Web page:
What are the 6 Principles of the Care Act 2014?
To protect vulnerable adults from mistreatment and improve their quality of life, caregivers must follow the principles of the Care Act 2014.
The principles aim to emphasise that everyone in care is a human being with wants and needs. They define how important it is to involve a service user in the process of assessing their safeguarding needs.
When you follow the 6 principles, you increase the autonomy of vulnerable adults and enhance your commitment to delivering the best care you possibly can.
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Principles of the Care Act 2014
The Care Act 2014 encourages caregivers to take a person-centred approach when safeguarding vulnerable adults. When you follow the principles, you too place the vulnerable person’s wellbeing and needs at the forefront of safeguarding processes. They help you directly involve the vulnerable person – and any nominated people who can help reach decisions in the vulnerable adult’s best interest – when managing safeguarding concerns and care plans.
The six principles of the Care Act are:
Abused or neglected adults are often silent victims during safeguarding concerns, which often means that caregivers make all the decisions while the service user has little to no involvement.
The Care Act principles aim to eliminate such a detached approach. By following them, you empower vulnerable adults to take an active part in safeguarding processes so they receive the most appropriate care and feel in control.
The empowerment principle encourages you to support vulnerable adults so they can confidently make their own decisions and give informed consent regarding their care.
You should ask the service user what outcome they hope to see at the end of processes. The answers they provide should underpin every action you subsequently take. At the end of the process, consider using questionnaires to assess if service users felt involved and heard.
To effectively empower vulnerable adults, you should assess what provisions, if any, they need to reach decisions confidently. Provide information in a straightforward and jargon-free form, ask questions relating to changes in their safeguarding or care plan (no matter how small), and work together with an advocate where necessary.
Keep in mind that, to report a suspected safeguarding issue to the local authority or police, you need consent from the vulnerable adult. Empowerment creates confidence in you and helps the situation move forward.
To fulfil the principle of protection, you should support and represent those in greatest need.
Aim to provide service users with clear, simple information about how to recognise signs of abuse and when to come to you for help. Respond immediately to concerns and take action to liberate a vulnerable person from a dangerous situation.
You should know how to contact the appropriate authorities and follow suitable safeguarding procedures so the situation is handled quickly and you don’t exacerbate existing risks.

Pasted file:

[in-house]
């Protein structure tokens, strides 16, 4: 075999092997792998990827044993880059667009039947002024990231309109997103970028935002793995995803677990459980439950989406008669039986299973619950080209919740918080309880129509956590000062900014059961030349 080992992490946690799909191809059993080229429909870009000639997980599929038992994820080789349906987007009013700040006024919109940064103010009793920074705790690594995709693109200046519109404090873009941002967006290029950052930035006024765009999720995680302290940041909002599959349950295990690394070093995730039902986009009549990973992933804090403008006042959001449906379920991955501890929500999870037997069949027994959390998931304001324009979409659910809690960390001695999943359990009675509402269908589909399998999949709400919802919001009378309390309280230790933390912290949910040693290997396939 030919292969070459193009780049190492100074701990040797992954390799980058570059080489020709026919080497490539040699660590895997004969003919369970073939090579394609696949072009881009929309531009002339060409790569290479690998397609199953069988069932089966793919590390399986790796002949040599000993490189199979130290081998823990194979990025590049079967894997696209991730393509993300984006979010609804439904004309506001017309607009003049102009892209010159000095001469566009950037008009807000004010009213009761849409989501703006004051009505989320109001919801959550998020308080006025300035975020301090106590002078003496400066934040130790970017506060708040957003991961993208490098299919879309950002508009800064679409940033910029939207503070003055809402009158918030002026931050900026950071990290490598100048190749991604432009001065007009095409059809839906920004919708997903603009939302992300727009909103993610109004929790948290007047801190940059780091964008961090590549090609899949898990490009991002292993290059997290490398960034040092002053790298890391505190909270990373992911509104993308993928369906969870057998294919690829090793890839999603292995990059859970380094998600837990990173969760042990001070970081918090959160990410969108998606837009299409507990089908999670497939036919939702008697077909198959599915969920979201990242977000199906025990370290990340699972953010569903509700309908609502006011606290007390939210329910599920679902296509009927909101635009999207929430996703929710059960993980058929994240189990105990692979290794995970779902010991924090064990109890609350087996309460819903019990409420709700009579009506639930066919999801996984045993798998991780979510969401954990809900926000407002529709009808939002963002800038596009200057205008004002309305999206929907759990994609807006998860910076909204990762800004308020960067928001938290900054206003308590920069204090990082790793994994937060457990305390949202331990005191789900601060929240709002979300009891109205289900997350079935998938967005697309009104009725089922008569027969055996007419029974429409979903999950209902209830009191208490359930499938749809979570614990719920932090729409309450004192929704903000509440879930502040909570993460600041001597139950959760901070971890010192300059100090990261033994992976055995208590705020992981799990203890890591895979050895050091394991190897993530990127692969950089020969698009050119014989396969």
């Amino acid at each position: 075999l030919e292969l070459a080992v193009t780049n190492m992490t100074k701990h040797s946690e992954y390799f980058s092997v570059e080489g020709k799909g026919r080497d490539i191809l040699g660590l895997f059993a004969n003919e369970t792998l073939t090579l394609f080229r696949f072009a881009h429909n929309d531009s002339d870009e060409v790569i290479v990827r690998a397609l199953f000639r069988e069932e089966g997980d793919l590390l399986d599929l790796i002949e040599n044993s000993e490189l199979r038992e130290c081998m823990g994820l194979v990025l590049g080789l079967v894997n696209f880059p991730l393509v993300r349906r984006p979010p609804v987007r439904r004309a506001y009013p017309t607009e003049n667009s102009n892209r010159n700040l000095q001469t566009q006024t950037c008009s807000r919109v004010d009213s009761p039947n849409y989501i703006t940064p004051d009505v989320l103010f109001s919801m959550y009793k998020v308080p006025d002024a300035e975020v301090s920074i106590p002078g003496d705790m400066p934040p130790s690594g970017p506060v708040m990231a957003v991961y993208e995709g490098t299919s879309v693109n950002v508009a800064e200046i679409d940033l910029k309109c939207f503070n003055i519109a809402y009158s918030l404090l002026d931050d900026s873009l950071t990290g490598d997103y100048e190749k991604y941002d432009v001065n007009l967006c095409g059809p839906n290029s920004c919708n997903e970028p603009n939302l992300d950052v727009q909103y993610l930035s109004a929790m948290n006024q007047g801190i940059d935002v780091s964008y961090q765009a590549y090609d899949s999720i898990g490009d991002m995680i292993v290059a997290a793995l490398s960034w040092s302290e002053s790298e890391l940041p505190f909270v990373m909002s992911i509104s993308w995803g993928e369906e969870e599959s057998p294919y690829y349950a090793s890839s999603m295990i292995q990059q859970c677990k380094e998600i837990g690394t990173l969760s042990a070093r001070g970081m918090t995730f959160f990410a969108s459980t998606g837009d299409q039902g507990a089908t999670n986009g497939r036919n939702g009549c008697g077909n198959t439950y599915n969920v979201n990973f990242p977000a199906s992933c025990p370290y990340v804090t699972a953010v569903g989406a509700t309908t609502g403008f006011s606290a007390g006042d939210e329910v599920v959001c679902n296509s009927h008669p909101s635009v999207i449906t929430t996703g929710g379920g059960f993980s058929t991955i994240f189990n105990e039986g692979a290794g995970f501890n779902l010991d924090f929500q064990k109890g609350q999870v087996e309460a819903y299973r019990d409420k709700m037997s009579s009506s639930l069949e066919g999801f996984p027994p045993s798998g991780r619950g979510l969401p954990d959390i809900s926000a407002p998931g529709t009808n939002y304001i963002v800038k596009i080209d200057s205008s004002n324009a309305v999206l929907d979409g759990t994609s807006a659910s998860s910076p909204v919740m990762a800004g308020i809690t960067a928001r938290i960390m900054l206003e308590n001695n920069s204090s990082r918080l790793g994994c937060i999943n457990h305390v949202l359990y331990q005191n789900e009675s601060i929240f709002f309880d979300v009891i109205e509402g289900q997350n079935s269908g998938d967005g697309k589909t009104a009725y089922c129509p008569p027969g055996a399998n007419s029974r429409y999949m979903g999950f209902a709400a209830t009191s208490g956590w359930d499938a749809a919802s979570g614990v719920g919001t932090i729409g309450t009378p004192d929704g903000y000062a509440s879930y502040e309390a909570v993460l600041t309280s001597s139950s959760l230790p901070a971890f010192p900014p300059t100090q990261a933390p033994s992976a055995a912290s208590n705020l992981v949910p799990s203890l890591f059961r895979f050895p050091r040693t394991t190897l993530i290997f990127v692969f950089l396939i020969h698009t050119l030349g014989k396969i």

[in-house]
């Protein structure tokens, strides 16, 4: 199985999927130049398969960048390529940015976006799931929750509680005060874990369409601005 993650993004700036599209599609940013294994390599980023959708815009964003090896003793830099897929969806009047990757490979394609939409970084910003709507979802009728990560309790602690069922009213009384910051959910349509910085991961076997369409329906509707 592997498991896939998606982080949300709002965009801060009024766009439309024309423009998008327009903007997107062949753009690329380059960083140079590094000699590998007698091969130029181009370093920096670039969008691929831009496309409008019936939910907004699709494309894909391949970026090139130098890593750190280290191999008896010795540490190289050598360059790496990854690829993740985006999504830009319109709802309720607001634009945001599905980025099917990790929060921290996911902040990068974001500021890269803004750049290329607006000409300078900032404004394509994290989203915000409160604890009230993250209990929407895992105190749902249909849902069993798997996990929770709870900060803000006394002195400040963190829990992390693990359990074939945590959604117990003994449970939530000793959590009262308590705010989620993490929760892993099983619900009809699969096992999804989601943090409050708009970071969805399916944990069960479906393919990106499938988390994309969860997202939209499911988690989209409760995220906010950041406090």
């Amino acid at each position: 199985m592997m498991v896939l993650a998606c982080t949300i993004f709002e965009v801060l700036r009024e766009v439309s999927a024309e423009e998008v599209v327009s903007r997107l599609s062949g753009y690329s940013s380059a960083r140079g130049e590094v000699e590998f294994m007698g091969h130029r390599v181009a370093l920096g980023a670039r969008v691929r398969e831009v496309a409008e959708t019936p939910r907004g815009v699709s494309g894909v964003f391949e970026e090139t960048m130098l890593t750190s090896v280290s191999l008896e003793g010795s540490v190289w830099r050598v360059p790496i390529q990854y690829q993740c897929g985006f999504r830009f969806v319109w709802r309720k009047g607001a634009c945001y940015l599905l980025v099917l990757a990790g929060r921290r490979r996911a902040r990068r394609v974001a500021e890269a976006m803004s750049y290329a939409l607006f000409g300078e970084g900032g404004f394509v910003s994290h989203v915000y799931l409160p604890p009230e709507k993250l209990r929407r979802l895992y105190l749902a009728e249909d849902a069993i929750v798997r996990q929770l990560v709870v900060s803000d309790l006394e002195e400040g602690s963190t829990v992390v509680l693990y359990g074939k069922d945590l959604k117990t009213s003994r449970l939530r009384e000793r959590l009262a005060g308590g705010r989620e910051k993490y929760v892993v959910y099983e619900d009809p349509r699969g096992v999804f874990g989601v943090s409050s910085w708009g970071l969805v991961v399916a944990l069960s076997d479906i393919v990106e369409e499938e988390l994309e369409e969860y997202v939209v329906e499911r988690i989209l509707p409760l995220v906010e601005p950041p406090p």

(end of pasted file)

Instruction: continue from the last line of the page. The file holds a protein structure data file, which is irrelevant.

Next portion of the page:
To follow the prevention principle, you must be proactive to stop safeguarding concerns from developing in the first place.
Prevention is one of the most critical principles of care. Even after being freed from neglect and abuse, a vulnerable person may still suffer lasting physical or psychological damage. You must, therefore, preemptively protect vulnerable adults to reduce long-term harm.
Safeguarding training is the best way to promote prevention. It teaches caregivers what the signs of abuse are and gives them the confidence to report suspected issues without putting the vulnerable adult at further risk.
Proportionality refers to ensuring you utilise preventative measures or respond to a safeguarding issue in the most unobtrusive way possible. Take into account the level of the vulnerable person’s needs; don’t apply a one-size-fits-all response.
To make your safeguarding processes proportionate, involve the vulnerable adult when making decisions. They can give you input on what actions, in their mind, have the least impact on their quality of life and dignity.
Reacting proportionately could require you to take small, yet significant steps to handle an issue. Trying to tackle a large issue all at once can overwhelm the person.
You should partner with local services and communities to help prevent, detect, and report suspected cases of neglect and abuse. When multiple authorities recognise a safeguarding issue and submit a report, authorities can react quickly and confidently.
Local groups should collaborate and share information to reduce duplicate or contradictory responses that may hinder progress.
Also remember to protect personal and sensitive information about people to comply with the Data Protection Act. Only share data if you have permission from the person whom it’s about and only when necessary.
Be wholly transparent about, and take responsibility for, all the safeguarding practices you use to support vulnerable people.
Keep the vulnerable person, as well as their nominated individuals, updated about any decisions you make or changes you consider in the interest of safeguarding. At any given time, the vulnerable or nominated person should understand the role of everyone involved in the care plan and should be able to contact them if need be.
Also communicate clearly with your team, support channels (including local services that work together with you), and local authorities. Update them with new findings and progress where relevant.
Remember, if you believe a vulnerable person is at risk and they give you consent to disclose, you have a civic duty to report the matter to the appropriate authority, securely hold any evidence, and keep the vulnerable adult safe.
What to Read Next:
- How Can I Ensure That I Am Safeguarding Adults with Learning Disabilities?
- Advanced Safeguarding Adults Training Course
- Duty of Care in Health and Social Care: Responsibilities & Examples